WAN-IFRA | Sexual harassment in the media – Africa Report 

One in two women suffered sexual harassment in the workplace in African newsrooms and about only 30% of such cases are reported. This is according to a new report by Women in News, a media development programme by the World Association of News Publishers. This is the first large-scale data collection on sexual harassment in African media.

The survey of newsrooms was done between July and November 2020 in eight countries across Africa: Botswana, Kenya, Malawi, Rwanda, Tanzania, Uganda, Zambia and Zimbabwe | Read the report here

Global Citizen | Cost-free ways to take care of mental health

The pandemic and continued lockdowns have had a major impact on the mental health of South Africans. Dr Priscilla Reddy from Human Sciences Research Council said that South Africans are increasingly being diagnosed with depression. The number of South Africans screening positive for depression increased from 24% to 29% between July and December 2020.

These six cost-free ways can help anyone, including journalists, to take care of their mental health. Dr Kagisho Maaroganye from the South African Society of Psychiatrists also noted that civil unrest can also have a mental and emotional impact | Read the article here. 

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Premium Times | Dubawa draws praises at Sierra Leone launch

The leading West African fact-checking body Dubawa has received the backing of Sierra Leone’s government following its recent expansion into the country.

Speaking at the official launch, Sierra Leone’s Minister of Information Mohamed Swarray, said the body had the full backing of the government in its bid to stem the growing climate of misinformation, disinformation and the amplification of fake news.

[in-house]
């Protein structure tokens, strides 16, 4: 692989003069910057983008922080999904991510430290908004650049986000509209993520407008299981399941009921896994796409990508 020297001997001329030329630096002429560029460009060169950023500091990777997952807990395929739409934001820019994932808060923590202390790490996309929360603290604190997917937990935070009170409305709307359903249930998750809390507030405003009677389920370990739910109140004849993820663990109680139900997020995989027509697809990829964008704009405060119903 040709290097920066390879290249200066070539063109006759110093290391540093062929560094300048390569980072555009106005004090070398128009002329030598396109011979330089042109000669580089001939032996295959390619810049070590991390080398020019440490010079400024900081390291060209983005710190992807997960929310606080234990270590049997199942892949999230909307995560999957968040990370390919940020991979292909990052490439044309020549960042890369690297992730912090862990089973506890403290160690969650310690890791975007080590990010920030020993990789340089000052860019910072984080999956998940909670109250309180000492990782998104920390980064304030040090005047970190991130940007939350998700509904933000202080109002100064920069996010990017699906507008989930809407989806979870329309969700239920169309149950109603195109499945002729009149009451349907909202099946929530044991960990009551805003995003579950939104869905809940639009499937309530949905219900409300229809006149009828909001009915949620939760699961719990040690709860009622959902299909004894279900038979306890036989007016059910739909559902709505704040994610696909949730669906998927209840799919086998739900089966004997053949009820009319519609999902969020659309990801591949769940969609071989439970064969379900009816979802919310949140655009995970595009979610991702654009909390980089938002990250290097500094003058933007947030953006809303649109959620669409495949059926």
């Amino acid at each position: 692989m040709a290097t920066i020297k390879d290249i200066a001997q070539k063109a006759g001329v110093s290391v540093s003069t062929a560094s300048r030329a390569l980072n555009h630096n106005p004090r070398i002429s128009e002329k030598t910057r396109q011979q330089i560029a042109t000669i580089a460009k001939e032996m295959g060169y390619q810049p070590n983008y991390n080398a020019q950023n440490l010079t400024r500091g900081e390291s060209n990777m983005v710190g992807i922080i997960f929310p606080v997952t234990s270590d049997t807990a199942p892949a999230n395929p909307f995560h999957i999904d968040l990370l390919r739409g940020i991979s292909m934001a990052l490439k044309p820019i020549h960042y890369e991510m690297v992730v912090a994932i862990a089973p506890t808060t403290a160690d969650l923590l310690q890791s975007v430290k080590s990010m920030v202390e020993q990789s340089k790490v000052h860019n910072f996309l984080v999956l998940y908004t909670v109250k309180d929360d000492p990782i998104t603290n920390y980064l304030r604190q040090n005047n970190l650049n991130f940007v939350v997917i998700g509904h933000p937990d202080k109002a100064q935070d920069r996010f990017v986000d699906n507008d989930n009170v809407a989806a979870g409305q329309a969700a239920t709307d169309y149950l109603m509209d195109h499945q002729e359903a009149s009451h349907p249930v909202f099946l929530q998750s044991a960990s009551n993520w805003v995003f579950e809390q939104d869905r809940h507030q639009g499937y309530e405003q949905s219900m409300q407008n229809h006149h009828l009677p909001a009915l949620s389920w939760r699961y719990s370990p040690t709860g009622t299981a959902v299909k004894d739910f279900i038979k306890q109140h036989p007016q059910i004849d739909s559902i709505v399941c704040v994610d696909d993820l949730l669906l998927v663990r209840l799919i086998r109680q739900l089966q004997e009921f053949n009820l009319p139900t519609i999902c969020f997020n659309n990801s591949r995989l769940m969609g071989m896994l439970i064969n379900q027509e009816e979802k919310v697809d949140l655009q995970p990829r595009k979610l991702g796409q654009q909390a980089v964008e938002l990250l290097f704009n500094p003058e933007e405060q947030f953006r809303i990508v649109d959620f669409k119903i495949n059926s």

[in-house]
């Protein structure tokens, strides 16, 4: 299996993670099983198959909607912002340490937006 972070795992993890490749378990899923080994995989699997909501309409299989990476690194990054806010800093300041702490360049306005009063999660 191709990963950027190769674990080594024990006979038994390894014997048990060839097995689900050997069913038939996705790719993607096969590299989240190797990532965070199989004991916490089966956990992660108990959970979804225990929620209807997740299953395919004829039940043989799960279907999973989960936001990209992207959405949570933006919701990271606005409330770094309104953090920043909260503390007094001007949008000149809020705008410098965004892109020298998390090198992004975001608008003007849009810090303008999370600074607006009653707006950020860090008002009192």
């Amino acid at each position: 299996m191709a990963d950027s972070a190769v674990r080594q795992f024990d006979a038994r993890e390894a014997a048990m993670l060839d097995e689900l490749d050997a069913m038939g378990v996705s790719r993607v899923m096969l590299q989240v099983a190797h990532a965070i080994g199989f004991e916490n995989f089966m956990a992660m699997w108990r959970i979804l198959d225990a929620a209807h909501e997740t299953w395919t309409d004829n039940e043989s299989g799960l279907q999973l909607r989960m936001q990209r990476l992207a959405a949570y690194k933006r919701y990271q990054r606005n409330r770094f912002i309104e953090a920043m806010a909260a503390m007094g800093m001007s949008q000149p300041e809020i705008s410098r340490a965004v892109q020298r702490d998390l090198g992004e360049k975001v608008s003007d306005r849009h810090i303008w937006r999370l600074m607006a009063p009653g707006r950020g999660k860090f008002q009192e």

Dubawa is an initiative of Nigeria’s Premium Times Centre for Investigative Journalism. The organisation has branches in Nigeria, Ghana, Liberia and has now opened an office in Sierra Leone.  | Read the article here

The Redzone | How influential is media in defining Africa’s story?

There is no doubt that the media has played a pivotal role in shaping the world’s perceptions about Africa. 

Africa No Filter in partnership with The Future of Media held an event that unpacked how the media industry needed to change the stereotypical views of the continent as one which was ‘broken’, ‘in flames’ or as The Economist once famously wrote in a 2000 cover, the ‘hopeless continent’.

In 2020 Africa No Filter ran a survey of 38 African editors and analysed more than 300 articles from 60 African newsrooms across 15 countries to produce the “How African Media Covers Africa” report. | Read more about this here

M&G | #ZumaUnrest: How to spot fakes and hoaxes online

Journalists are just as guilty as the general public of falling for hoaxes and fake news in this fast-moving information age where everyone wants to be the first to break a story online.

This guide shows journalists how to make it instinctive to check first and apply the same verification of images, video’s and information as they would in other traditional forms of media.

There are various free tools and useful links that can help to speed up this verification process. | Learn more about them here



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